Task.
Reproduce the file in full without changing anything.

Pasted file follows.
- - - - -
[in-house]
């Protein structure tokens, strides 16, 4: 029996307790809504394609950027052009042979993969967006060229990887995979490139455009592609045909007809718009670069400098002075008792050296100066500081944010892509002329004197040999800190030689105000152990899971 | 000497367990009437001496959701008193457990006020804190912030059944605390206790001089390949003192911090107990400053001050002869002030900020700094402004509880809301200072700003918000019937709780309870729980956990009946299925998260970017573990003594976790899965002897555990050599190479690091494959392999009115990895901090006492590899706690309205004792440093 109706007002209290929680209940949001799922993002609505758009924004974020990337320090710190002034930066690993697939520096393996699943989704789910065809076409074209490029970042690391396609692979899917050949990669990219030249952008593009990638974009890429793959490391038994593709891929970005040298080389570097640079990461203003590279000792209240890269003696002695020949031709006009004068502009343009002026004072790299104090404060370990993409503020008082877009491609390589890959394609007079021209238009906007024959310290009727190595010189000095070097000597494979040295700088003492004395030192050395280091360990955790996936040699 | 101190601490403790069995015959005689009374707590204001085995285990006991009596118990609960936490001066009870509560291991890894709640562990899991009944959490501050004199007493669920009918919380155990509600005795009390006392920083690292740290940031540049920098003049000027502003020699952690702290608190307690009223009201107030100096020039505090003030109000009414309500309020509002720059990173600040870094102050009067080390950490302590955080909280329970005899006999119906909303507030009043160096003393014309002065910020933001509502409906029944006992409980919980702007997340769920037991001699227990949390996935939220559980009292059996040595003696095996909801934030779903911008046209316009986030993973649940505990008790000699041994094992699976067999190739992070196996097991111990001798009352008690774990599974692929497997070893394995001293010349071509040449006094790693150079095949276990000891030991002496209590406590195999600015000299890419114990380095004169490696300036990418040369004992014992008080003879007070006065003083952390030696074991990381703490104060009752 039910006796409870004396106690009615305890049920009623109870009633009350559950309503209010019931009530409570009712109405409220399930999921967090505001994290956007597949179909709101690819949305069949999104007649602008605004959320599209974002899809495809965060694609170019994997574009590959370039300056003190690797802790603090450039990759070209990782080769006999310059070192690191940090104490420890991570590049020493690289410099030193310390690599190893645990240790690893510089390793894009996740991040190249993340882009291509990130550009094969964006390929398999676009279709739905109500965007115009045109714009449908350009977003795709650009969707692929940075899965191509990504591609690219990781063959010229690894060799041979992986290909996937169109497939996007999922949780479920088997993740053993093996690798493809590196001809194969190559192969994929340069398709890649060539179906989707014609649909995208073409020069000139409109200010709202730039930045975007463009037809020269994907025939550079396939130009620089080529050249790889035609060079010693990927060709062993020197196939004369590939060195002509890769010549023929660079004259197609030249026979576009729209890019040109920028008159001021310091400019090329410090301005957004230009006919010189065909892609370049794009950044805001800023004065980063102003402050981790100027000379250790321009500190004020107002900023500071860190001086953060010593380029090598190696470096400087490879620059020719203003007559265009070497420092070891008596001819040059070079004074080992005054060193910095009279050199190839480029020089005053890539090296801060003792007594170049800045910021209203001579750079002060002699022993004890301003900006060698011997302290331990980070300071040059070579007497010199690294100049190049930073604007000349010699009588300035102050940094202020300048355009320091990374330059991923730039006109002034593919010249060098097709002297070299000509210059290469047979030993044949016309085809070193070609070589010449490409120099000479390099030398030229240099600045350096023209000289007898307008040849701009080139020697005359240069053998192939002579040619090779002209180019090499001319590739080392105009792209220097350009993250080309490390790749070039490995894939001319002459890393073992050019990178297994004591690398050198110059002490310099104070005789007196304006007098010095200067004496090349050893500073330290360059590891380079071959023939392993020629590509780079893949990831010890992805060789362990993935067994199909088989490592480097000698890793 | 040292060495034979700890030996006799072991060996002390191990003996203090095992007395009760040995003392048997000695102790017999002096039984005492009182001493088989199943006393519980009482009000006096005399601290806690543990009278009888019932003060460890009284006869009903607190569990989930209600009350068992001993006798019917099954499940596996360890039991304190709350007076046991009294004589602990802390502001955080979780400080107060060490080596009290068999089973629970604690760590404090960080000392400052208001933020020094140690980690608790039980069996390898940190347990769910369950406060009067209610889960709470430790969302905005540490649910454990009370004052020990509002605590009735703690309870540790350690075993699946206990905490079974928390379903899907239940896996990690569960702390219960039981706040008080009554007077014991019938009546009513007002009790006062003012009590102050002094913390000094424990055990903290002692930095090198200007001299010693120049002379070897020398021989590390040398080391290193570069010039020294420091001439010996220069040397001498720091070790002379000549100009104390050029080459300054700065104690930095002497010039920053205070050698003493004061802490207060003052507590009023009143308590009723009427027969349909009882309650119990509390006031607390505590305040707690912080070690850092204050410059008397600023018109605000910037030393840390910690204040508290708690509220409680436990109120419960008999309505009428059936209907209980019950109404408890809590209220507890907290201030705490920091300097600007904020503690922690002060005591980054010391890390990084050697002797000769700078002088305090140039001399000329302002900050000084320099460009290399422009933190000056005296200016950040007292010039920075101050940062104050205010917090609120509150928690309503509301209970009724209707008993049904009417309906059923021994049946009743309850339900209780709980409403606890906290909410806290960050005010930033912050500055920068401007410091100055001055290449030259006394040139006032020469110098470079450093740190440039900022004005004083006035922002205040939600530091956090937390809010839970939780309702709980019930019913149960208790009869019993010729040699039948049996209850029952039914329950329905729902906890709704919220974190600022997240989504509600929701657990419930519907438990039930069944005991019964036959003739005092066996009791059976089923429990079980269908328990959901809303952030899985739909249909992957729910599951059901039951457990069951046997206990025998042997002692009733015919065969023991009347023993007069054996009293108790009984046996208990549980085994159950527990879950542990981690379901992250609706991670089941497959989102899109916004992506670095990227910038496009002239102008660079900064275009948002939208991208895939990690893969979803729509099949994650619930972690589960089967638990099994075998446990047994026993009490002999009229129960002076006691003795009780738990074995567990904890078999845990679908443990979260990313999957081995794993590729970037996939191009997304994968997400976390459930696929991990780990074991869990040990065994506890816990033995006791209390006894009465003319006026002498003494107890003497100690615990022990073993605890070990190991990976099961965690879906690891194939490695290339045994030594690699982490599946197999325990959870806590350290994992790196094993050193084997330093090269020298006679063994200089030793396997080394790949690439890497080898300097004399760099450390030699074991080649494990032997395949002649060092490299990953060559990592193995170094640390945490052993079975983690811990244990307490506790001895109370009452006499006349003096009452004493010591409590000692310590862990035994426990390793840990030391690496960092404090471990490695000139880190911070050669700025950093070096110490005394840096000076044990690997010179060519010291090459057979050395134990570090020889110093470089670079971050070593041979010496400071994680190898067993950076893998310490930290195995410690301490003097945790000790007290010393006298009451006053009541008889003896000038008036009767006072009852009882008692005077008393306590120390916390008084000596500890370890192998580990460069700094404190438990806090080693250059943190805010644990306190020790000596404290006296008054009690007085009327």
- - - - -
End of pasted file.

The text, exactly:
[in-house]
């Protein structure tokens, strides 16, 4: 029996307790809504394609950027052009042979993969967006060229990887995979490139455009592609045909007809718009670069400098002075008792050296100066500081944010892509002329004197040999800190030689105000152990899971 | 000497367990009437001496959701008193457990006020804190912030059944605390206790001089390949003192911090107990400053001050002869002030900020700094402004509880809301200072700003918000019937709780309870729980956990009946299925998260970017573990003594976790899965002897555990050599190479690091494959392999009115990895901090006492590899706690309205004792440093 109706007002209290929680209940949001799922993002609505758009924004974020990337320090710190002034930066690993697939520096393996699943989704789910065809076409074209490029970042690391396609692979899917050949990669990219030249952008593009990638974009890429793959490391038994593709891929970005040298080389570097640079990461203003590279000792209240890269003696002695020949031709006009004068502009343009002026004072790299104090404060370990993409503020008082877009491609390589890959394609007079021209238009906007024959310290009727190595010189000095070097000597494979040295700088003492004395030192050395280091360990955790996936040699 | 101190601490403790069995015959005689009374707590204001085995285990006991009596118990609960936490001066009870509560291991890894709640562990899991009944959490501050004199007493669920009918919380155990509600005795009390006392920083690292740290940031540049920098003049000027502003020699952690702290608190307690009223009201107030100096020039505090003030109000009414309500309020509002720059990173600040870094102050009067080390950490302590955080909280329970005899006999119906909303507030009043160096003393014309002065910020933001509502409906029944006992409980919980702007997340769920037991001699227990949390996935939220559980009292059996040595003696095996909801934030779903911008046209316009986030993973649940505990008790000699041994094992699976067999190739992070196996097991111990001798009352008690774990599974692929497997070893394995001293010349071509040449006094790693150079095949276990000891030991002496209590406590195999600015000299890419114990380095004169490696300036990418040369004992014992008080003879007070006065003083952390030696074991990381703490104060009752 039910006796409870004396106690009615305890049920009623109870009633009350559950309503209010019931009530409570009712109405409220399930999921967090505001994290956007597949179909709101690819949305069949999104007649602008605004959320599209974002899809495809965060694609170019994997574009590959370039300056003190690797802790603090450039990759070209990782080769006999310059070192690191940090104490420890991570590049020493690289410099030193310390690599190893645990240790690893510089390793894009996740991040190249993340882009291509990130550009094969964006390929398999676009279709739905109500965007115009045109714009449908350009977003795709650009969707692929940075899965191509990504591609690219990781063959010229690894060799041979992986290909996937169109497939996007999922949780479920088997993740053993093996690798493809590196001809194969190559192969994929340069398709890649060539179906989707014609649909995208073409020069000139409109200010709202730039930045975007463009037809020269994907025939550079396939130009620089080529050249790889035609060079010693990927060709062993020197196939004369590939060195002509890769010549023929660079004259197609030249026979576009729209890019040109920028008159001021310091400019090329410090301005957004230009006919010189065909892609370049794009950044805001800023004065980063102003402050981790100027000379250790321009500190004020107002900023500071860190001086953060010593380029090598190696470096400087490879620059020719203003007559265009070497420092070891008596001819040059070079004074080992005054060193910095009279050199190839480029020089005053890539090296801060003792007594170049800045910021209203001579750079002060002699022993004890301003900006060698011997302290331990980070300071040059070579007497010199690294100049190049930073604007000349010699009588300035102050940094202020300048355009320091990374330059991923730039006109002034593919010249060098097709002297070299000509210059290469047979030993044949016309085809070193070609070589010449490409120099000479390099030398030229240099600045350096023209000289007898307008040849701009080139020697005359240069053998192939002579040619090779002209180019090499001319590739080392105009792209220097350009993250080309490390790749070039490995894939001319002459890393073992050019990178297994004591690398050198110059002490310099104070005789007196304006007098010095200067004496090349050893500073330290360059590891380079071959023939392993020629590509780079893949990831010890992805060789362990993935067994199909088989490592480097000698890793 | 040292060495034979700890030996006799072991060996002390191990003996203090095992007395009760040995003392048997000695102790017999002096039984005492009182001493088989199943006393519980009482009000006096005399601290806690543990009278009888019932003060460890009284006869009903607190569990989930209600009350068992001993006798019917099954499940596996360890039991304190709350007076046991009294004589602990802390502001955080979780400080107060060490080596009290068999089973629970604690760590404090960080000392400052208001933020020094140690980690608790039980069996390898940190347990769910369950406060009067209610889960709470430790969302905005540490649910454990009370004052020990509002605590009735703690309870540790350690075993699946206990905490079974928390379903899907239940896996990690569960702390219960039981706040008080009554007077014991019938009546009513007002009790006062003012009590102050002094913390000094424990055990903290002692930095090198200007001299010693120049002379070897020398021989590390040398080391290193570069010039020294420091001439010996220069040397001498720091070790002379000549100009104390050029080459300054700065104690930095002497010039920053205070050698003493004061802490207060003052507590009023009143308590009723009427027969349909009882309650119990509390006031607390505590305040707690912080070690850092204050410059008397600023018109605000910037030393840390910690204040508290708690509220409680436990109120419960008999309505009428059936209907209980019950109404408890809590209220507890907290201030705490920091300097600007904020503690922690002060005591980054010391890390990084050697002797000769700078002088305090140039001399000329302002900050000084320099460009290399422009933190000056005296200016950040007292010039920075101050940062104050205010917090609120509150928690309503509301209970009724209707008993049904009417309906059923021994049946009743309850339900209780709980409403606890906290909410806290960050005010930033912050500055920068401007410091100055001055290449030259006394040139006032020469110098470079450093740190440039900022004005004083006035922002205040939600530091956090937390809010839970939780309702709980019930019913149960208790009869019993010729040699039948049996209850029952039914329950329905729902906890709704919220974190600022997240989504509600929701657990419930519907438990039930069944005991019964036959003739005092066996009791059976089923429990079980269908328990959901809303952030899985739909249909992957729910599951059901039951457990069951046997206990025998042997002692009733015919065969023991009347023993007069054996009293108790009984046996208990549980085994159950527990879950542990981690379901992250609706991670089941497959989102899109916004992506670095990227910038496009002239102008660079900064275009948002939208991208895939990690893969979803729509099949994650619930972690589960089967638990099994075998446990047994026993009490002999009229129960002076006691003795009780738990074995567990904890078999845990679908443990979260990313999957081995794993590729970037996939191009997304994968997400976390459930696929991990780990074991869990040990065994506890816990033995006791209390006894009465003319006026002498003494107890003497100690615990022990073993605890070990190991990976099961965690879906690891194939490695290339045994030594690699982490599946197999325990959870806590350290994992790196094993050193084997330093090269020298006679063994200089030793396997080394790949690439890497080898300097004399760099450390030699074991080649494990032997395949002649060092490299990953060559990592193995170094640390945490052993079975983690811990244990307490506790001895109370009452006499006349003096009452004493010591409590000692310590862990035994426990390793840990030391690496960092404090471990490695000139880190911070050669700025950093070096110490005394840096000076044990690997010179060519010291090459057979050395134990570090020889110093470089670079971050070593041979010496400071994680190898067993950076893998310490930290195995410690301490003097945790000790007290010393006298009451006053009541008889003896000038008036009767006072009852009882008692005077008393306590120390916390008084000596500890370890192998580990460069700094404190438990806090080693250059943190805010644990306190020790000596404290006296008054009690007085009327």